On June 25, 2022, the President of Uzbekistan Shavkat Mirziyoyev submitted a bill on amendments to the Constitution of the country for public discussion.

It was planned to change 66 articles of the Basic Law.

I think that the main purpose of these innovations was to “reset” the term of Mr. Mirziyoyev’s presidency and give him the opportunity to “rule” for another 14 years (two new terms of 7 years each).

The issue of the status of the Republic of Karakalpakstan within Uzbekistan was a side issue and was initiated out of fear of Karakalpakstan’s secession from Uzbekistan in the light of separatist movements in eastern Ukraine.

However, it was this issue that caused the greatest resonance and led to a mass demonstration in the capital of Karakalpakstan – Nukus and clashes with law enforcement agencies.

Does Karakalpakstan have the right to sovereignty?

Yes, according to the current Constitution of the Republic, adopted in 1993, it has the right of self-determination until secession from Uzbekistan by voting in a referendum of the Republic of Karakalpakstan. I emphasize, not the referendum of Uzbekistan, but the referendum of Karakalpakstan.

Does Kazakhstan need to assist Karakalpakstan in seceding from Uzbekistan?

Many consider the Karakalpak people to be closer in language, history and mentality to the Kazakhs than to the Uzbeks.

But historically, this people turned out to be part of Uzbekistan. I think it is absolutely unacceptable to call on the Karakalpaks to leave Uzbekistan, and even more so to join Kazakhstan from our side. This will be an incitement to separatism and it equates us with Russia in its attitude to the Donbass, Transnistria, Abkhazia, North Ossetia, etc.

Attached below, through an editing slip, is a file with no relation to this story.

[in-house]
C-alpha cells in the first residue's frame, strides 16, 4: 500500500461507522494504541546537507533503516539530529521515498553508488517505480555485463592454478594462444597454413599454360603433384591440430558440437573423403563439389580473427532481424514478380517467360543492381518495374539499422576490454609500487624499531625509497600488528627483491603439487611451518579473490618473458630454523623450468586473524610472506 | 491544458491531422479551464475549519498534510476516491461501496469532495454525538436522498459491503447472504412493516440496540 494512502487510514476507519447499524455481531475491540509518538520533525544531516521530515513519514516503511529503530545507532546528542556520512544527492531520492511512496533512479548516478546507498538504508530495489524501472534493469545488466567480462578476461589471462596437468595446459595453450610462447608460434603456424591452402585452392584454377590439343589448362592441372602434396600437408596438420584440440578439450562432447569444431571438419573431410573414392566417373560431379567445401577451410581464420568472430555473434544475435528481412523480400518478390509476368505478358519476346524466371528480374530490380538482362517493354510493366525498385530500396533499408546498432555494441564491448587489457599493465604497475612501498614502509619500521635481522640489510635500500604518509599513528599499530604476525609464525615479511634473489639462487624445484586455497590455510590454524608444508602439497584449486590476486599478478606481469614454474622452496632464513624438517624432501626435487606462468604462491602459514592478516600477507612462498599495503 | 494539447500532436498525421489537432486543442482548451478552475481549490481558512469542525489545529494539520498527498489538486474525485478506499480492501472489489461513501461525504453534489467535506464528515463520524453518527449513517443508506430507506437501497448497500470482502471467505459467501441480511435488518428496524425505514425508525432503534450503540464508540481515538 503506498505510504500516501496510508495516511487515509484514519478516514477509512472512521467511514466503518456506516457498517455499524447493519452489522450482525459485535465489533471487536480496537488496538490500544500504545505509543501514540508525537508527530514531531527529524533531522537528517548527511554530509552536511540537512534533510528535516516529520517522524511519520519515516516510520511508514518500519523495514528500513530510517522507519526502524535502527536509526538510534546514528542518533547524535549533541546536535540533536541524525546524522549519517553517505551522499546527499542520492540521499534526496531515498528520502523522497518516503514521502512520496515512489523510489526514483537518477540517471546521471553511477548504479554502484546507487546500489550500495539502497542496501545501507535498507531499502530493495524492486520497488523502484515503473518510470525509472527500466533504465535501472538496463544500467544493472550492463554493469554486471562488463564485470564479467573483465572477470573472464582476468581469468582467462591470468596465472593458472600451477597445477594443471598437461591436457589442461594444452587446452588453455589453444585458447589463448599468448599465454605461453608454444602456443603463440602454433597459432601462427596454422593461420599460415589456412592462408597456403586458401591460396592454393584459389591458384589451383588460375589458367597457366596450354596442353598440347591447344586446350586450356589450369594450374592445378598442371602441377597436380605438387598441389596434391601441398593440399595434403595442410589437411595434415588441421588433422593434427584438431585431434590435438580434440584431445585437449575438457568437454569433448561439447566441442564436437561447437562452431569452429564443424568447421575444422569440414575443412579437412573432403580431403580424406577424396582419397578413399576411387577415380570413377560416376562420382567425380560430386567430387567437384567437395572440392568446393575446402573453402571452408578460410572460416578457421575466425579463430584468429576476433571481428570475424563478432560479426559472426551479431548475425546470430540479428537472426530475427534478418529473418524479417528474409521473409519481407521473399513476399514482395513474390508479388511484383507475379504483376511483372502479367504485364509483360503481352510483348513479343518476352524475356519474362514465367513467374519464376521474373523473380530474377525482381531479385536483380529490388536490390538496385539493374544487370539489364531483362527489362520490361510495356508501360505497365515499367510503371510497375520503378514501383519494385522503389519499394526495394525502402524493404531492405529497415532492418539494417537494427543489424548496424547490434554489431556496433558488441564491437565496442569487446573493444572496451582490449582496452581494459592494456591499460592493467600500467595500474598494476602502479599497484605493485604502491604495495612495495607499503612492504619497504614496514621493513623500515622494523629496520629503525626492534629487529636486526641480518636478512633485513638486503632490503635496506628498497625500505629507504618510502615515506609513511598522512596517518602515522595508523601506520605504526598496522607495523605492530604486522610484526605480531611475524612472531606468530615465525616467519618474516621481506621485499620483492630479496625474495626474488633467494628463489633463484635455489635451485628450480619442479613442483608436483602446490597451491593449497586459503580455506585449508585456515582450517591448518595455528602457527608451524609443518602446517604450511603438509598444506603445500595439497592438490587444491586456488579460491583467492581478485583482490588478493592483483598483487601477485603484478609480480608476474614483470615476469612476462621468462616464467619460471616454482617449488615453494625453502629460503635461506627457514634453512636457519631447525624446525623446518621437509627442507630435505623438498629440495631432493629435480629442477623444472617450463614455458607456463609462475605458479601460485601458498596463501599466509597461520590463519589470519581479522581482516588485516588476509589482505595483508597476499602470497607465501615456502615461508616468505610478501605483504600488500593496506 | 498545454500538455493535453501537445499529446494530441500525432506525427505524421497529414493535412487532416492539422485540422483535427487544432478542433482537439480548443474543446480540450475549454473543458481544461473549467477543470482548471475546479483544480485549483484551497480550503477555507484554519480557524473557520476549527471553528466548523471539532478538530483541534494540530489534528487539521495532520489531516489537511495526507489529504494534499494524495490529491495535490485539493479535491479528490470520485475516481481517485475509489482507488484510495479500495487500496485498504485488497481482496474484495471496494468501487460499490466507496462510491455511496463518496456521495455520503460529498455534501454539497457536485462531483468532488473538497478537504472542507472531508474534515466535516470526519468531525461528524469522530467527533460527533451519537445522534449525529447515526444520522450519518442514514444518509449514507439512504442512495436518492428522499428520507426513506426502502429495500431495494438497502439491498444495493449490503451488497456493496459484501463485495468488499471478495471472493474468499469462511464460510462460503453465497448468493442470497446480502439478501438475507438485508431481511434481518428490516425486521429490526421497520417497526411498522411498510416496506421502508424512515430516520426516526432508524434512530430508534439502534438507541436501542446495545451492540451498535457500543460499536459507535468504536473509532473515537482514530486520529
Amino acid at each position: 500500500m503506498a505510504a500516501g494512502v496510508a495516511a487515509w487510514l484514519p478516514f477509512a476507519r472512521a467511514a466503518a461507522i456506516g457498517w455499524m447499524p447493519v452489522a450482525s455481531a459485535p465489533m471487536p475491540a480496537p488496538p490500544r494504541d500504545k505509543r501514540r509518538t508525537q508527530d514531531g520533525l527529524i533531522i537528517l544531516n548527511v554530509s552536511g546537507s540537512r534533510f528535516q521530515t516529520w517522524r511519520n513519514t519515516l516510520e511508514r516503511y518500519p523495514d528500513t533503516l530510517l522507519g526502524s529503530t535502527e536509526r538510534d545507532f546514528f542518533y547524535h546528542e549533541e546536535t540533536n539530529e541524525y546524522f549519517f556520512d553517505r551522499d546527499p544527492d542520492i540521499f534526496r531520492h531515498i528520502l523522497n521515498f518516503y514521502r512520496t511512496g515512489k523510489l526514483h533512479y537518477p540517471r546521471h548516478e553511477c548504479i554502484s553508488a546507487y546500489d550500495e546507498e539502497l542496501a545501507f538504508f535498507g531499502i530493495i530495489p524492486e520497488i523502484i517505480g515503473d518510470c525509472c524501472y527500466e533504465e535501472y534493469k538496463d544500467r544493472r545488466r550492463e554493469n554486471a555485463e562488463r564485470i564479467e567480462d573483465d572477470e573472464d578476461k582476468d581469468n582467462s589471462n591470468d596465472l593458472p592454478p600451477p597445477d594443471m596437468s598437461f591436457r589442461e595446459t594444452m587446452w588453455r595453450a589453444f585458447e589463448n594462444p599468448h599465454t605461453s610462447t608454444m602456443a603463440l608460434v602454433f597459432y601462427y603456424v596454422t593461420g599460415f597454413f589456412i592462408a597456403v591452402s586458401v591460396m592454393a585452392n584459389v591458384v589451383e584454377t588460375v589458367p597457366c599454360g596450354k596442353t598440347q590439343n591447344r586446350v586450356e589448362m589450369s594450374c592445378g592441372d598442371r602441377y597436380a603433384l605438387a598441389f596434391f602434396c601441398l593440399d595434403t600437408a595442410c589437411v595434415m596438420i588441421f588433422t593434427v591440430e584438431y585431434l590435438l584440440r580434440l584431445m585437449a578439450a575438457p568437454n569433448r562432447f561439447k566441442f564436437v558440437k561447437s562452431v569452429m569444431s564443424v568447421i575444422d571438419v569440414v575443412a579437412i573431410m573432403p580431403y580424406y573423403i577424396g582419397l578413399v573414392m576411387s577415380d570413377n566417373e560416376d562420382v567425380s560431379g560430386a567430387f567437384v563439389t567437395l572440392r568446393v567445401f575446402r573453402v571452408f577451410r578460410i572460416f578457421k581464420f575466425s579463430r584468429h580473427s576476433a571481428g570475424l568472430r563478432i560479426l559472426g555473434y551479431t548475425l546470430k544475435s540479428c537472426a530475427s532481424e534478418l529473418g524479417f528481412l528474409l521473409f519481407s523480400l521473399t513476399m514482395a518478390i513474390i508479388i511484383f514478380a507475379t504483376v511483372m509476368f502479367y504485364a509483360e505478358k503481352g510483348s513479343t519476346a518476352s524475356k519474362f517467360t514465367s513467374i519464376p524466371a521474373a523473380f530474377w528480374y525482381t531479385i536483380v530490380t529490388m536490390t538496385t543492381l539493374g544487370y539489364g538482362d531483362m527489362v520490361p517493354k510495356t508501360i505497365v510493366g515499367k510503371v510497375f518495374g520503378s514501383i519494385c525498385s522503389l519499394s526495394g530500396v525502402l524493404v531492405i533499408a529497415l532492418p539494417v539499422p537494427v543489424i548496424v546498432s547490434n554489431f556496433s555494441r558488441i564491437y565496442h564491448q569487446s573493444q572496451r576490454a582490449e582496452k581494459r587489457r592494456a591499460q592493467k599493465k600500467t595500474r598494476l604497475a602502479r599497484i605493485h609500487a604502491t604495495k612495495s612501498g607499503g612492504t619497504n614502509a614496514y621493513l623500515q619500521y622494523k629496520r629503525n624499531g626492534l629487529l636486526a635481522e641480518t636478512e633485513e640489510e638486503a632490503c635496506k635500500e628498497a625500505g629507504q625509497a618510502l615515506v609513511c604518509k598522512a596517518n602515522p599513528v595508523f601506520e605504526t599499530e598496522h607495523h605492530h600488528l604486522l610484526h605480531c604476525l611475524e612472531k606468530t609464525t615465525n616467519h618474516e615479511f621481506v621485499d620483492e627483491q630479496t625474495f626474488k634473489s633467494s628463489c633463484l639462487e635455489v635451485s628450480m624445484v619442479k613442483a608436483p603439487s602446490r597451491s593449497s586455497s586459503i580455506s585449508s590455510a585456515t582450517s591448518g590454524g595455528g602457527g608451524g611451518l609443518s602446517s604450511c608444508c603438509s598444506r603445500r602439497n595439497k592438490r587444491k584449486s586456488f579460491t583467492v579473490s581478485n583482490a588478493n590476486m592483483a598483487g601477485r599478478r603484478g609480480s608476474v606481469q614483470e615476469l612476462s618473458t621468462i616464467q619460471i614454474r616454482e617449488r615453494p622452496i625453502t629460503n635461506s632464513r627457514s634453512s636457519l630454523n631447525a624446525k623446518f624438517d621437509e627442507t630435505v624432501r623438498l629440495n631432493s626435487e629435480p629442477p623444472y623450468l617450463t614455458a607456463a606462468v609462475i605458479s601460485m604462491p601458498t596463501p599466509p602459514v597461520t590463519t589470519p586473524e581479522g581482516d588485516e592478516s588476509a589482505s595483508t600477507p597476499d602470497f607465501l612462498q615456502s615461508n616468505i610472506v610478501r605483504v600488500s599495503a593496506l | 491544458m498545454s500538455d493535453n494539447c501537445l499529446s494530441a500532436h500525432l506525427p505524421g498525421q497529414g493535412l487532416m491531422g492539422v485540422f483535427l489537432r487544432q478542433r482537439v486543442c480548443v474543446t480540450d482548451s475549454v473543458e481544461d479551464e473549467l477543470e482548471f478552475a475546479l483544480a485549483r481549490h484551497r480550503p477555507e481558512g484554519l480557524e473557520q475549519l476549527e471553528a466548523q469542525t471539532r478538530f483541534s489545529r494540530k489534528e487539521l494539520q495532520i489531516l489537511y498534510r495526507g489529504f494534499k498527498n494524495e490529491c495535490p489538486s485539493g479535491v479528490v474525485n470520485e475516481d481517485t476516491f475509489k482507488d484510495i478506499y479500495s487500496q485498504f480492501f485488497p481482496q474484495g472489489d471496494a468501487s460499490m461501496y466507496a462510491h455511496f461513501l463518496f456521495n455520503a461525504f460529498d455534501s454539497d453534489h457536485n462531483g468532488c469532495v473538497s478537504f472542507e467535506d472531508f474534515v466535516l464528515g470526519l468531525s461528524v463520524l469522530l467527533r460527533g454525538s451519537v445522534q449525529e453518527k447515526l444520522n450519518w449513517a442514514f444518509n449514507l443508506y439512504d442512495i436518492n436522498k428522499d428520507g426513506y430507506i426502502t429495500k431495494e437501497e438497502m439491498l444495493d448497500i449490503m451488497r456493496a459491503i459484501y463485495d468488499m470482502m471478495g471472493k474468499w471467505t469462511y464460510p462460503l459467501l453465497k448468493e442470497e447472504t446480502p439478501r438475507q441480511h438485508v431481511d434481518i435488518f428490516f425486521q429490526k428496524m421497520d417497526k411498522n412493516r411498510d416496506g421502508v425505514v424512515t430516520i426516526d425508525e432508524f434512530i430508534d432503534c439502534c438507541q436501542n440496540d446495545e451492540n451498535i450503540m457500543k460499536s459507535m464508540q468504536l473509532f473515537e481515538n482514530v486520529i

First of all, I believe that the sovereignty of Karakalpakstan should be preserved, and amendments to the Constitution of Uzbekistan should be withdrawn.

Since it has historically happened that during the collapse of the USSR, the republics gained independence and enshrined it in their Constitutions, then canceling this independence now is just as fraught with consequences as, conversely, activating separatism.

Secondly, I believe that the leadership of Uzbekistan needs to abandon the forceful suppression of popular demonstrations. The people have the right to express their opinion, even if it does not coincide with the opinion of the authorities. The country’s leadership needs to immediately negotiate with Protestant leaders and come to a compromise. I think the refusal to change the status of Karakalpakstan will be such a compromise.

If the Uzbek authorities do take tough measures to disperse the demonstrators, then here we, the Kazakhs, and the entire democratic world need to stand firmly on the side of the Karakalpaks and demand respect for their rights. Not because the Karakalpaks are “brothers” to the Kazakhs, but because they are people and have the right to freedom of speech.

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